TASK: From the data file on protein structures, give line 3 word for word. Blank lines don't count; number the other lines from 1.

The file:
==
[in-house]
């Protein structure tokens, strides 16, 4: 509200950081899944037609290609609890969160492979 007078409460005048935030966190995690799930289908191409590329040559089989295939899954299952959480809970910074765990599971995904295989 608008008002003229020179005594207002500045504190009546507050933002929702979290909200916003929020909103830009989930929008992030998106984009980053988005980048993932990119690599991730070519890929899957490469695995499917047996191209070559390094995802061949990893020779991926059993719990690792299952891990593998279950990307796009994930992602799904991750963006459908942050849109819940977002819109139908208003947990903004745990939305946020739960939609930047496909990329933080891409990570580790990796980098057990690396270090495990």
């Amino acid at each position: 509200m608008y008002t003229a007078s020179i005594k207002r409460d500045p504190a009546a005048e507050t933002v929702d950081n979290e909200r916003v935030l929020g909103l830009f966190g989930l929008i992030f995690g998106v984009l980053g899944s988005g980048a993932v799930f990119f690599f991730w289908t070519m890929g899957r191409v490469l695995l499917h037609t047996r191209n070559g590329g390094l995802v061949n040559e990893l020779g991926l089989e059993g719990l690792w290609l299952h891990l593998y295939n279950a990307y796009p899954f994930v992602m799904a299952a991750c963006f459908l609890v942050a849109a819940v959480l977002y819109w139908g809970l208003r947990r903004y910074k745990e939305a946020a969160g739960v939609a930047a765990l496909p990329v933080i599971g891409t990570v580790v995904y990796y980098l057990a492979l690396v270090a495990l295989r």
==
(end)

């Amino acid at each position: 509200m608008y008002t003229a007078s020179i005594k207002r409460d500045p504190a009546a005048e507050t933002v929702d950081n979290e909200r916003v935030l929020g909103l830009f966190g989930l929008i992030f995690g998106v984009l980053g899944s988005g980048a993932v799930f990119f690599f991730w289908t070519m890929g899957r191409v490469l695995l499917h037609t047996r191209n070559g590329g390094l995802v061949n040559e990893l020779g991926l089989e059993g719990l690792w290609l299952h891990l593998y295939n279950a990307y796009p899954f994930v992602m799904a299952a991750c963006f459908l609890v942050a849109a819940v959480l977002y819109w139908g809970l208003r947990r903004y910074k745990e939305a946020a969160g739960v939609a930047a765990l496909p990329v933080i599971g891409t990570v580790v995904y990796y980098l057990a492979l690396v270090a495990l295989r």